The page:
Added to that will be the operations levy, which cannot exceed 25 cents per $1,000, or $25 in property taxes for the owner of a $100,000 home. The combined rate for the bond and the operations will be about 91 cents per $1,000 of assessed valuation, or $91 per year for the owner of a $100,000 home -- considerably less that preliminary estimates from a year ago.
   The operating levy will help reduce costs for pool users -- especially those who live within the pool district.
   Evans explained, "The pool board will look at not only a variety of fee ranges, but a variety of fee structures -- the individual day pass, monthly pass, year pass, family passes, senior rates -- all those kinds of things."
   He continued, "We're going to try to make it as affordable as possible. The goal here is not to make a profit, but to have a sustainable income stream to operate the pool."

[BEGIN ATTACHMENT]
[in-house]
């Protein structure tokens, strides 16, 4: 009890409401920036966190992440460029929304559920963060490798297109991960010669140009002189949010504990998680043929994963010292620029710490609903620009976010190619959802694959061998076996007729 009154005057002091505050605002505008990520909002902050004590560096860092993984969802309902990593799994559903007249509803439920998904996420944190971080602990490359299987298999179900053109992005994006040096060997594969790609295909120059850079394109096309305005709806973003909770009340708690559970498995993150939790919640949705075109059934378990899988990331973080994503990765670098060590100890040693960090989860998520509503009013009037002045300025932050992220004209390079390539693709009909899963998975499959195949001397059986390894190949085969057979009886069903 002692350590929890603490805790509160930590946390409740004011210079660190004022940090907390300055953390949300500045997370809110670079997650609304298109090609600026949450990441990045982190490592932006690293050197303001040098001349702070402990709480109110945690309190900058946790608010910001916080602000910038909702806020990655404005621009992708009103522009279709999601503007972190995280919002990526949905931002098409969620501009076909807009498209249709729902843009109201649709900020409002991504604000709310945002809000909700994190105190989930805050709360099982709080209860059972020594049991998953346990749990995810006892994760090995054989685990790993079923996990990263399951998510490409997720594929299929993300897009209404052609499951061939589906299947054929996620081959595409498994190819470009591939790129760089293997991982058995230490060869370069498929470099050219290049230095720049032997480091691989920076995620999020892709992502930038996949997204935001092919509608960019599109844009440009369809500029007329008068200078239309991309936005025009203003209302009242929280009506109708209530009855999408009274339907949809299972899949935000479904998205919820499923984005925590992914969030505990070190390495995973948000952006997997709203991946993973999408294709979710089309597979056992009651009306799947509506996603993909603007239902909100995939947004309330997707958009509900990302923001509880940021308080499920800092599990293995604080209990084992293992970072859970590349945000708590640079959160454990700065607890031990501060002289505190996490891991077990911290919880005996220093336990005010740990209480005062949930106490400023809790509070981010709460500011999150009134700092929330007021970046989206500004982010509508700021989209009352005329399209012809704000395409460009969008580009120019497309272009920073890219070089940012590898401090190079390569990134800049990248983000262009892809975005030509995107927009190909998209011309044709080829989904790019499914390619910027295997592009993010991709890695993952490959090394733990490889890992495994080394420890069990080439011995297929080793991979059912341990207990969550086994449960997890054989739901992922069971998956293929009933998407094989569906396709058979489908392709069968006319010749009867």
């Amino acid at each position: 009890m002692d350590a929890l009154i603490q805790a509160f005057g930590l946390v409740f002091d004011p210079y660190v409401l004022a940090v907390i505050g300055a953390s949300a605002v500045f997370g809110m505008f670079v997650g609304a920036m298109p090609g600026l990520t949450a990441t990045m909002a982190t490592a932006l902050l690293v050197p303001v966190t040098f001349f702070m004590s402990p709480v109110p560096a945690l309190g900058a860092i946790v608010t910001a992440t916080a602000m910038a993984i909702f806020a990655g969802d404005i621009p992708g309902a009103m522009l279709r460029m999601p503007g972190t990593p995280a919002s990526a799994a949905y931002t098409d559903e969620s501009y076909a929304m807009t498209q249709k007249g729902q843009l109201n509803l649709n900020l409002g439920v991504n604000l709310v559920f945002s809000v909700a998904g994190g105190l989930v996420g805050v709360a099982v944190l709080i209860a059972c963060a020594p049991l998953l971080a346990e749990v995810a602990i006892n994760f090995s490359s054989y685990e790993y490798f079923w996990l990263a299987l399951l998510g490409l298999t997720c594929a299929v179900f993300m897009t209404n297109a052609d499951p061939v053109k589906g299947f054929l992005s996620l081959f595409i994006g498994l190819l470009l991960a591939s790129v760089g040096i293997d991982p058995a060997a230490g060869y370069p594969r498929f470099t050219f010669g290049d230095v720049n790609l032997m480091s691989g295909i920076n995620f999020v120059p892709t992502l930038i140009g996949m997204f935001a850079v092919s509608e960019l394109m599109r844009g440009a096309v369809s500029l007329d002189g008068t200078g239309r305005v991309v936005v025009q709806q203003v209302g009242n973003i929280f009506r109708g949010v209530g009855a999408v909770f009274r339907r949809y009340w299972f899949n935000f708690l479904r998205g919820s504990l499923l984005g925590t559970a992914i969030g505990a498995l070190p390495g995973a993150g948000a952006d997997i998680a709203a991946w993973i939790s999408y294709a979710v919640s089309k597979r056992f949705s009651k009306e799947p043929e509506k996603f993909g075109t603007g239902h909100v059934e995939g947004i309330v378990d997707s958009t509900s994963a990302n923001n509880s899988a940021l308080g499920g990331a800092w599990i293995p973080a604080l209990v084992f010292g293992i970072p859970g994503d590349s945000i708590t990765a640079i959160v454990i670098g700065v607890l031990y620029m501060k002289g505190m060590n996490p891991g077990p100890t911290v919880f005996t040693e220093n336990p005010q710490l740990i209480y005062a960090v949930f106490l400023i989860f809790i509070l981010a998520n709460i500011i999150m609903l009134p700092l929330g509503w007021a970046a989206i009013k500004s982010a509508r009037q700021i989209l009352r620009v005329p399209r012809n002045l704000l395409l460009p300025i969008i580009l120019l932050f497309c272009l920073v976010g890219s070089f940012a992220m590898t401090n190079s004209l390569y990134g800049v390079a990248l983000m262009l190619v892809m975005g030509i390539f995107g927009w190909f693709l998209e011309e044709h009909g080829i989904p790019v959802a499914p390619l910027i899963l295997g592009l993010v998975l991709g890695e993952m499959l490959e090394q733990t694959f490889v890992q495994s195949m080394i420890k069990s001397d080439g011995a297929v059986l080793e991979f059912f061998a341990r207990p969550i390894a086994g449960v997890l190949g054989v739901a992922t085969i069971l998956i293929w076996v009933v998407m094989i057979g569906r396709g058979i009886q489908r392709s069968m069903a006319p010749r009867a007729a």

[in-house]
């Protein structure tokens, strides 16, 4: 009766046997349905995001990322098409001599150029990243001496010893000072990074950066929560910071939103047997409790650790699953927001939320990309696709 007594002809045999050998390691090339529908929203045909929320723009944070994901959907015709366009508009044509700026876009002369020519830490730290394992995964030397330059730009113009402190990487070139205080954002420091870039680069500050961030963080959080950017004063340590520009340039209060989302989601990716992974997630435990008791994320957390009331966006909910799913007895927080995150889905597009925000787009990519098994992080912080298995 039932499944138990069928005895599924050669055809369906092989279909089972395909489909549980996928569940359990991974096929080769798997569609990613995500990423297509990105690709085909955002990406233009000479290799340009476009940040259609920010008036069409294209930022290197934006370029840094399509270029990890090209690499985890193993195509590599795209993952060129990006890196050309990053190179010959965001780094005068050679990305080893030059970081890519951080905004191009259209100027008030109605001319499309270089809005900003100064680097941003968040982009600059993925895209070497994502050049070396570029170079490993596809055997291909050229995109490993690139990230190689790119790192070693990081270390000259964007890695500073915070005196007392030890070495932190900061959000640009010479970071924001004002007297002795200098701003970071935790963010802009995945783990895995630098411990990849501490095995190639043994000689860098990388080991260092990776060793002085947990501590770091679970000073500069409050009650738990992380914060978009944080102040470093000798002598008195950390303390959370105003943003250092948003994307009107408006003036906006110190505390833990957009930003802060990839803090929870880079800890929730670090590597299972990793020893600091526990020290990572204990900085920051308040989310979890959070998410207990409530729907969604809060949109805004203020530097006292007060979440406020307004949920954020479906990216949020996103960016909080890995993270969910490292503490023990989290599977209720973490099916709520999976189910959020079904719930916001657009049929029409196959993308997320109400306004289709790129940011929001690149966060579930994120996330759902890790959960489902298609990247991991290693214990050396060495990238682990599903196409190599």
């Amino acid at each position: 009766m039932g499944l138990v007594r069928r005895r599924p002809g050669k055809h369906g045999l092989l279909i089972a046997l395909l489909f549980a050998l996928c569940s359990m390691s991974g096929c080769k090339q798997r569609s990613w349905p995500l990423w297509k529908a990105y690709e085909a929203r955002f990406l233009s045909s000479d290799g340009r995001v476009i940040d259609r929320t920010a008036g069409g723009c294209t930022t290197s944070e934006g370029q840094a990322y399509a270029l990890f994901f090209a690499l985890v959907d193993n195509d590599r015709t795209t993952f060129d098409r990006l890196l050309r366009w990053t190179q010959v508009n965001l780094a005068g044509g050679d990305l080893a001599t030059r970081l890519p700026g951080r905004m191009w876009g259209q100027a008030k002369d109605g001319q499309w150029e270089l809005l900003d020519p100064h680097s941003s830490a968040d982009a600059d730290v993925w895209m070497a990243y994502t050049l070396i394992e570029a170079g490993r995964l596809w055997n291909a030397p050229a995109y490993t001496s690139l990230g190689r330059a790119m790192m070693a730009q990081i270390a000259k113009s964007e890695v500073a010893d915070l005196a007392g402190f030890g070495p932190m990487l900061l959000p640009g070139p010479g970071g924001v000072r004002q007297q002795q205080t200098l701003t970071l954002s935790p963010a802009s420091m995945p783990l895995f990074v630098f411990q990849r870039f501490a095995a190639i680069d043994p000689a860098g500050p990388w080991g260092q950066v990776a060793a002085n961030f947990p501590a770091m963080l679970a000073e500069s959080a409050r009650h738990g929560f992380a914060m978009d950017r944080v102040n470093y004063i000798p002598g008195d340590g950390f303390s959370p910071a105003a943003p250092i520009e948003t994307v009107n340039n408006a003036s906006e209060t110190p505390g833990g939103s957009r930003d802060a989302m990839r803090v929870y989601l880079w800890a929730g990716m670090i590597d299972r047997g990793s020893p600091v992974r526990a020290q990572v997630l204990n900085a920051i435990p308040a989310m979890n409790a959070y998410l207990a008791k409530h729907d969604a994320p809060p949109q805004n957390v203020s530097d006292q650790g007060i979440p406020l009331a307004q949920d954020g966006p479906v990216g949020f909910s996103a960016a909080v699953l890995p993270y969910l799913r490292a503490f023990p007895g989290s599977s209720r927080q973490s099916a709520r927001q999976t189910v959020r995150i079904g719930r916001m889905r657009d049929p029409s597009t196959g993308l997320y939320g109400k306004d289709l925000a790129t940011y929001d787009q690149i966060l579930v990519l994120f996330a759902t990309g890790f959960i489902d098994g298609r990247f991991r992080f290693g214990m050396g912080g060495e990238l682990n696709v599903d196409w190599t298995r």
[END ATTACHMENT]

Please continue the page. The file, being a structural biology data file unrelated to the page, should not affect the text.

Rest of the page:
"One of our goals to begin with is to get things going by the fall of 2005, and finished by the fall of 2006," said Angela Harris. "I'm excited about getting started."
   Evans is also enthusiastic about working with the board to get the project under way. "We have a grant writer on this board, a stockbroker, a personnel manager, a person with aquatic program experience, and somebody with institutional memory from the planning stages of the project, so I think we have a pretty good group of talent for the board."